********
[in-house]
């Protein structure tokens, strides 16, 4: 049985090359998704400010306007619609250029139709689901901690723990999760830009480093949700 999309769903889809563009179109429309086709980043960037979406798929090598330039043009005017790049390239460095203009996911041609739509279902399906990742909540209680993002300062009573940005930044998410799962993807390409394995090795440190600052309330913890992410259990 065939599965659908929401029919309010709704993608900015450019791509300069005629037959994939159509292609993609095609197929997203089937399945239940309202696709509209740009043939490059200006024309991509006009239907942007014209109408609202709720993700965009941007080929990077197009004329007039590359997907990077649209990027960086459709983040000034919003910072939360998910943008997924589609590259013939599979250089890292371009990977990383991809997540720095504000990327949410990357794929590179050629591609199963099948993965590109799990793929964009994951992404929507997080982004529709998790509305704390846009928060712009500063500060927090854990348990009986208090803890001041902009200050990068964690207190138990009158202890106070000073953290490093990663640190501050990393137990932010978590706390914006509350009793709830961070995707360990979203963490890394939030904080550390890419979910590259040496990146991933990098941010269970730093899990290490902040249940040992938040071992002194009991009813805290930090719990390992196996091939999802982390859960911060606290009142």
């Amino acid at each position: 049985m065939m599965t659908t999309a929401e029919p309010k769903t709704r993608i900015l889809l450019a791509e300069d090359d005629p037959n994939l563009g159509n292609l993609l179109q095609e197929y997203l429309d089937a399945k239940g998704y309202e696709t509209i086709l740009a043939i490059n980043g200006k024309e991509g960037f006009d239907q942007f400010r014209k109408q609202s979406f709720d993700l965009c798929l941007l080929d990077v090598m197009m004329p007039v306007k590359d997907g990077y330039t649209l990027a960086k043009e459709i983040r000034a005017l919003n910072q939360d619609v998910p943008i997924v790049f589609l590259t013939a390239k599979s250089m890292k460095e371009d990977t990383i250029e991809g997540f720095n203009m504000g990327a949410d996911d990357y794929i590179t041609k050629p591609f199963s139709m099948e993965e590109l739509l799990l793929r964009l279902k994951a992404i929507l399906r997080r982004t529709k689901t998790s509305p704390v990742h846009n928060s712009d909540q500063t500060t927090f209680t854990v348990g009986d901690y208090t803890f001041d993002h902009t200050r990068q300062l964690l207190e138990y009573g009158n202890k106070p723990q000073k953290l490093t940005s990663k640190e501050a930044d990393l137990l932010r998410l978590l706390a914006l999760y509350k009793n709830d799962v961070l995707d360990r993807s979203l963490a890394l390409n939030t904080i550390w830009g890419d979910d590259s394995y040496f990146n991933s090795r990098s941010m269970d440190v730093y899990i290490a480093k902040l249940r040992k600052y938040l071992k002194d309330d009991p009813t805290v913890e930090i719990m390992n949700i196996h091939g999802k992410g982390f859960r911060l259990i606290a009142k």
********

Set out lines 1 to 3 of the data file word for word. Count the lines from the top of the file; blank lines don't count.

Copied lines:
[in-house]
């Protein structure tokens, strides 16, 4: 049985090359998704400010306007619609250029139709689901901690723990999760830009480093949700 999309769903889809563009179109429309086709980043960037979406798929090598330039043009005017790049390239460095203009996911041609739509279902399906990742909540209680993002300062009573940005930044998410799962993807390409394995090795440190600052309330913890992410259990 065939599965659908929401029919309010709704993608900015450019791509300069005629037959994939159509292609993609095609197929997203089937399945239940309202696709509209740009043939490059200006024309991509006009239907942007014209109408609202709720993700965009941007080929990077197009004329007039590359997907990077649209990027960086459709983040000034919003910072939360998910943008997924589609590259013939599979250089890292371009990977990383991809997540720095504000990327949410990357794929590179050629591609199963099948993965590109799990793929964009994951992404929507997080982004529709998790509305704390846009928060712009500063500060927090854990348990009986208090803890001041902009200050990068964690207190138990009158202890106070000073953290490093990663640190501050990393137990932010978590706390914006509350009793709830961070995707360990979203963490890394939030904080550390890419979910590259040496990146991933990098941010269970730093899990290490902040249940040992938040071992002194009991009813805290930090719990390992196996091939999802982390859960911060606290009142």
């Amino acid at each position: 049985m065939m599965t659908t999309a929401e029919p309010k769903t709704r993608i900015l889809l450019a791509e300069d090359d005629p037959n994939l563009g159509n292609l993609l179109q095609e197929y997203l429309d089937a399945k239940g998704y309202e696709t509209i086709l740009a043939i490059n980043g200006k024309e991509g960037f006009d239907q942007f400010r014209k109408q609202s979406f709720d993700l965009c798929l941007l080929d990077v090598m197009m004329p007039v306007k590359d997907g990077y330039t649209l990027a960086k043009e459709i983040r000034a005017l919003n910072q939360d619609v998910p943008i997924v790049f589609l590259t013939a390239k599979s250089m890292k460095e371009d990977t990383i250029e991809g997540f720095n203009m504000g990327a949410d996911d990357y794929i590179t041609k050629p591609f199963s139709m099948e993965e590109l739509l799990l793929r964009l279902k994951a992404i929507l399906r997080r982004t529709k689901t998790s509305p704390v990742h846009n928060s712009d909540q500063t500060t927090f209680t854990v348990g009986d901690y208090t803890f001041d993002h902009t200050r990068q300062l964690l207190e138990y009573g009158n202890k106070p723990q000073k953290l490093t940005s990663k640190e501050a930044d990393l137990l932010r998410l978590l706390a914006l999760y509350k009793n709830d799962v961070l995707d360990r993807s979203l963490a890394l390409n939030t904080i550390w830009g890419d979910d590259s394995y040496f990146n991933s090795r990098s941010m269970d440190v730093y899990i290490a480093k902040l249940r040992k600052y938040l071992k002194d309330d009991p009813t805290v913890e930090i719990m390992n949700i196996h091939g999802k992410g982390f859960r911060l259990i606290a009142k």